From Various Newspapers
weather continues dry and hot and everything is needing rain.
Baxter has completed his barn that he has been working on for sometime.
have seen several families pass through our vicinity this week on their
return from the bay.
are glad to hear that Miss Mollie Wheeler, who was quite ill at her home
last week, is able to be up and about again.
are about gone, but good old peaches are here to fill their place.
W. H. Spoore robbed a bee gum last week and got forty-two pounds of sealed honey and left enough for the bees to live on the rest of the year.
Bay City Breeze, August 15, 1895
to heavy rain fall last week the ground is soaked with water and the
farmers are all looking forward to a big crop for 1896.
J. Poole took his mother to El Campo one day, last week, where she took
the train for her home in Kansas City.
thieves have been on the creek stealing hogs from B. W. Kuykendall and W.
H. Gaines, Constable Beeks was put on their track at once and succeeded in
capturing them and carried them to El Campo and put them away for safe
W. Keller and T. J. Poole, of Trespalacios, boarded the schooner Empress
last Wednesday for Port Lavaca, they will return Friday with a load of
T. Partain, of Demings Bridge, left for Beeville last Monday on a visit
and business trip combined.
T. J. Wilkinson, who came down from Commancha county last fall and made a crop on the T. J. Poole place this year took his family to El Campo last Tuesday where they took the train for their old home. Mr. Wilkerson returned to Trespalacios to straighten up business which will take him about a week and then he will join his family at their old home in Commancha. The writer does not like to part from him, but as he must go, we share our luck with him, although it may not be much.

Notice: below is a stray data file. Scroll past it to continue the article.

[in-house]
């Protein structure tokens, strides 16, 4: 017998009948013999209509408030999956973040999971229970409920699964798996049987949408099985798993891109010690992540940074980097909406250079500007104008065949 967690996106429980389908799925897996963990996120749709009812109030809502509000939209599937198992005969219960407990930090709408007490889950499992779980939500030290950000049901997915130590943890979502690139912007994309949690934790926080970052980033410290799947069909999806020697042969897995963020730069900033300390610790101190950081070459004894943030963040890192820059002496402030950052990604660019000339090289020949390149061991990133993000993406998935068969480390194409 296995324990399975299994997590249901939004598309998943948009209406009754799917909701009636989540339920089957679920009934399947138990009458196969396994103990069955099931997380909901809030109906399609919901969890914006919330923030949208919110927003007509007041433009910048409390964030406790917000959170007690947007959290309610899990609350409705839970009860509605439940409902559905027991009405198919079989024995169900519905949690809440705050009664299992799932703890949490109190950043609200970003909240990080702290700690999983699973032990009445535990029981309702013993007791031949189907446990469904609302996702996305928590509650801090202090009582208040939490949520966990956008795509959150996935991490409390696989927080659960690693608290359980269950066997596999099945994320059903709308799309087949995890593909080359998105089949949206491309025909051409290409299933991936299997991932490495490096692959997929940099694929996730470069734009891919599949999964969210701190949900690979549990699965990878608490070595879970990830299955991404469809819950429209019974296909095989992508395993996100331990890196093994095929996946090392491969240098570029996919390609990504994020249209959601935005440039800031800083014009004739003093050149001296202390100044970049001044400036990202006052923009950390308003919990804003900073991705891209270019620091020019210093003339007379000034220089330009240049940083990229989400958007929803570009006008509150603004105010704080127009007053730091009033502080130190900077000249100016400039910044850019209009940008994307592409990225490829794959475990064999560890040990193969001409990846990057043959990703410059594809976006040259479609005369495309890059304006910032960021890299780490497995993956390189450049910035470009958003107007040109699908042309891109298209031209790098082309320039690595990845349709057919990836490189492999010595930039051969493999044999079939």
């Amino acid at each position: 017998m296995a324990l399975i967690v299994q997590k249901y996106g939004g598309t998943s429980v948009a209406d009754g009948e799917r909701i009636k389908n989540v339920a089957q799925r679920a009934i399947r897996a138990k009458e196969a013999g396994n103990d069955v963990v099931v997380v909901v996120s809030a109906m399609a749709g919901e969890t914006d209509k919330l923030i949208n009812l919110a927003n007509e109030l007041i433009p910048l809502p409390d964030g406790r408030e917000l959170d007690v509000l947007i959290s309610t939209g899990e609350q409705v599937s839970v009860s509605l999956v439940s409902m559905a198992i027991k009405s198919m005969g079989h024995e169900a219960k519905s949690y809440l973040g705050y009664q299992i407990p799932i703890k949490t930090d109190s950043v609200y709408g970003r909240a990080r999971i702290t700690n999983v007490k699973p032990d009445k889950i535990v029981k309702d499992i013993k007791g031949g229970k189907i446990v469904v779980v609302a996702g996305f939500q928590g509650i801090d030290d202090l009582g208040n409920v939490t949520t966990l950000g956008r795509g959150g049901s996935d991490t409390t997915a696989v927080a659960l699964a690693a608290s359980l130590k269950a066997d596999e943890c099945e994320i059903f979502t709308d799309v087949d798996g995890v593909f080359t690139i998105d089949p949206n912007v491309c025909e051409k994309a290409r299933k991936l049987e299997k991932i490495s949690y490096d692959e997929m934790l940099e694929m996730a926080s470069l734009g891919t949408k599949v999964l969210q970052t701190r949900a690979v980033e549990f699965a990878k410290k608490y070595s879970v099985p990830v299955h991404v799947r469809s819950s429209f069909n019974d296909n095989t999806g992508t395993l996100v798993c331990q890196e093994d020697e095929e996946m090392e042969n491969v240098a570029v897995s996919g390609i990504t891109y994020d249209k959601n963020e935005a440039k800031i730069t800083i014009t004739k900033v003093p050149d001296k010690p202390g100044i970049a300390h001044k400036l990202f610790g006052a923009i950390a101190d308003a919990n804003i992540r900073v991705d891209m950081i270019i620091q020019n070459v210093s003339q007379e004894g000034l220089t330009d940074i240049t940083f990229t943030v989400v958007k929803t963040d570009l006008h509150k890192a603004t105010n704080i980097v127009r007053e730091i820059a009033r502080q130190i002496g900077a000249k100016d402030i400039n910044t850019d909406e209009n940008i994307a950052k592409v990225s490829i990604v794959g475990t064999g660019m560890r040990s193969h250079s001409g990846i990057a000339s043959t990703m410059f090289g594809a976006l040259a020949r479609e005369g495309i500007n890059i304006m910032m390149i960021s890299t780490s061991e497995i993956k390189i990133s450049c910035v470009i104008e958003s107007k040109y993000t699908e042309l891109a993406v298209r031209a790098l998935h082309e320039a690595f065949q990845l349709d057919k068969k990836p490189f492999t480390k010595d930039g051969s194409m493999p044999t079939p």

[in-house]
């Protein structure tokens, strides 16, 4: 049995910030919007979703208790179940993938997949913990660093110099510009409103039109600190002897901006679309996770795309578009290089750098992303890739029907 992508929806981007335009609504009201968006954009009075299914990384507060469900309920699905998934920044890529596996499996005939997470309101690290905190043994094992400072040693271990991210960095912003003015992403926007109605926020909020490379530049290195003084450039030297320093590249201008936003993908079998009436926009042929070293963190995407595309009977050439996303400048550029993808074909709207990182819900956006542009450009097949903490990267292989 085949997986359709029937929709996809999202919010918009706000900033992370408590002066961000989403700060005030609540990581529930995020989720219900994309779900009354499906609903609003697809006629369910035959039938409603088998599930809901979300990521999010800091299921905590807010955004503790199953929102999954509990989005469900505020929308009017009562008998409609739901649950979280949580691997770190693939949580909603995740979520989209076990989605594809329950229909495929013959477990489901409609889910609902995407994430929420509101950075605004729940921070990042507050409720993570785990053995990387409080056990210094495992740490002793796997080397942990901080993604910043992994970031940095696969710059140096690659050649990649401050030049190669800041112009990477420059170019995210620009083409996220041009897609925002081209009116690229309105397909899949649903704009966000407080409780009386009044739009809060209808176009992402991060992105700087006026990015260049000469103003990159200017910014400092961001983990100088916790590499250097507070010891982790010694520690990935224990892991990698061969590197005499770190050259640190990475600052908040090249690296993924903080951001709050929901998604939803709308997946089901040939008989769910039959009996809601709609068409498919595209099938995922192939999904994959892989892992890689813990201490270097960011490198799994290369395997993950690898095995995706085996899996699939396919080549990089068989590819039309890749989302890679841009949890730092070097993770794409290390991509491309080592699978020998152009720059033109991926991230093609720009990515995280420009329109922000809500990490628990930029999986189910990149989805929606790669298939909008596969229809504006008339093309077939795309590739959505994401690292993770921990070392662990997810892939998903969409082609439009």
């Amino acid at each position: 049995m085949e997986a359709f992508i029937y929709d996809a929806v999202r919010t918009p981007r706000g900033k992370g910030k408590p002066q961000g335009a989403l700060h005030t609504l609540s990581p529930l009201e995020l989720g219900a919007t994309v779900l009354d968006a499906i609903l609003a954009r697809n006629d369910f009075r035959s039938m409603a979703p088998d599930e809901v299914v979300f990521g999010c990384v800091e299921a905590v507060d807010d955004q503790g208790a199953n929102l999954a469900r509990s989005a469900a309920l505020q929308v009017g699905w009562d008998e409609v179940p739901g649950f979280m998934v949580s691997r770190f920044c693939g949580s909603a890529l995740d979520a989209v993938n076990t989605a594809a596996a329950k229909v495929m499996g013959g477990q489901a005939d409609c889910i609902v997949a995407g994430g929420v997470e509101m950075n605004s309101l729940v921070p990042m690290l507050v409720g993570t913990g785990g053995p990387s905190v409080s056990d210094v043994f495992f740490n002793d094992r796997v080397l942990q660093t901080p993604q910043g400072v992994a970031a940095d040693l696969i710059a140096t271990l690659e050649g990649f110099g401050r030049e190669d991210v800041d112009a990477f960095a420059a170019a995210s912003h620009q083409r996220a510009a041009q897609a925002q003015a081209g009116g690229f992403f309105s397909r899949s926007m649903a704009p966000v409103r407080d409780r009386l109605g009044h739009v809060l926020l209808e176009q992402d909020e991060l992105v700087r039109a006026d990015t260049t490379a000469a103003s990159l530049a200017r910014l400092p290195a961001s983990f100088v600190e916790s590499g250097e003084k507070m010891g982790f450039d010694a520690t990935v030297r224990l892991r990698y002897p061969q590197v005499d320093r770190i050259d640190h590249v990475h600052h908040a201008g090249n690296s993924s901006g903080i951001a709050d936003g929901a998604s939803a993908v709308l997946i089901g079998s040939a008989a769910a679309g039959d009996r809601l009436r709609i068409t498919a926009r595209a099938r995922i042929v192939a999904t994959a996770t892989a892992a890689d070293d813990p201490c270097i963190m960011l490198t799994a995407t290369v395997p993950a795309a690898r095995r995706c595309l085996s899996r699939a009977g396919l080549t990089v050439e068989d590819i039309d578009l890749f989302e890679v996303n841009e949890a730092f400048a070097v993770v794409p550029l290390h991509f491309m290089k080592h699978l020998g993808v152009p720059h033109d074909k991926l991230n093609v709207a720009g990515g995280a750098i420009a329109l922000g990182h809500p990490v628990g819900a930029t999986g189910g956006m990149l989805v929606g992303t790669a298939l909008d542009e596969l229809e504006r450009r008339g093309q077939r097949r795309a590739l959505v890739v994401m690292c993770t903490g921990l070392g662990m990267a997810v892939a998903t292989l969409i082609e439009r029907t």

Bay City Breeze, December 10, 1895
H. W. Law, of Galveston, who has been visiting his cousin, T. J. Poole, for the past two or three weeks, left for Houston Thursday.
Miss Annie Vaught, our school teacher, has been on the sick list the past week.
The weather is still wet and sloppy, and everybody is yelling for dry weather.
"Evergreen" don't think the farmer has any kick coming on there not being a season in the ground, for the entire country is one vast lake.
Born to J. B. LeCompte and wife, a fine baby girl.
Mrs. J. E. Pierce of Deming's bridge, left for the north last week where she will spend the winter.
Crit Wheeler has accepted a position with H. E. Moore, the merchant at the Bridge.
B. L. Bronogh left last Sunday for Edna, where he will spend a few days with home folks.
J. F. Keller returned from Houston last week, and says he saw more in three days than he thought the whole world had in it.
How is your health? Every boy on the west side has a bad cold.
Success to the Breeze.
Bay City Breeze, January 23, 1896
Again rain prevails and stops our etiquette farmers, but as the Lord said, everything is for the best, we expect the rain was sent to give the laborers rest.
Last Sunday about 9 o'clock a norther came up and things began to look pretty squally for teh young vegetables, but now Monday night has come and everything looks as though the dainty fruit is all O. K. for another week.
B. L. Williams, of Beeville, came down last Monday to spend a few days with his brothers, Tom and W. D. Williams, of Ashby.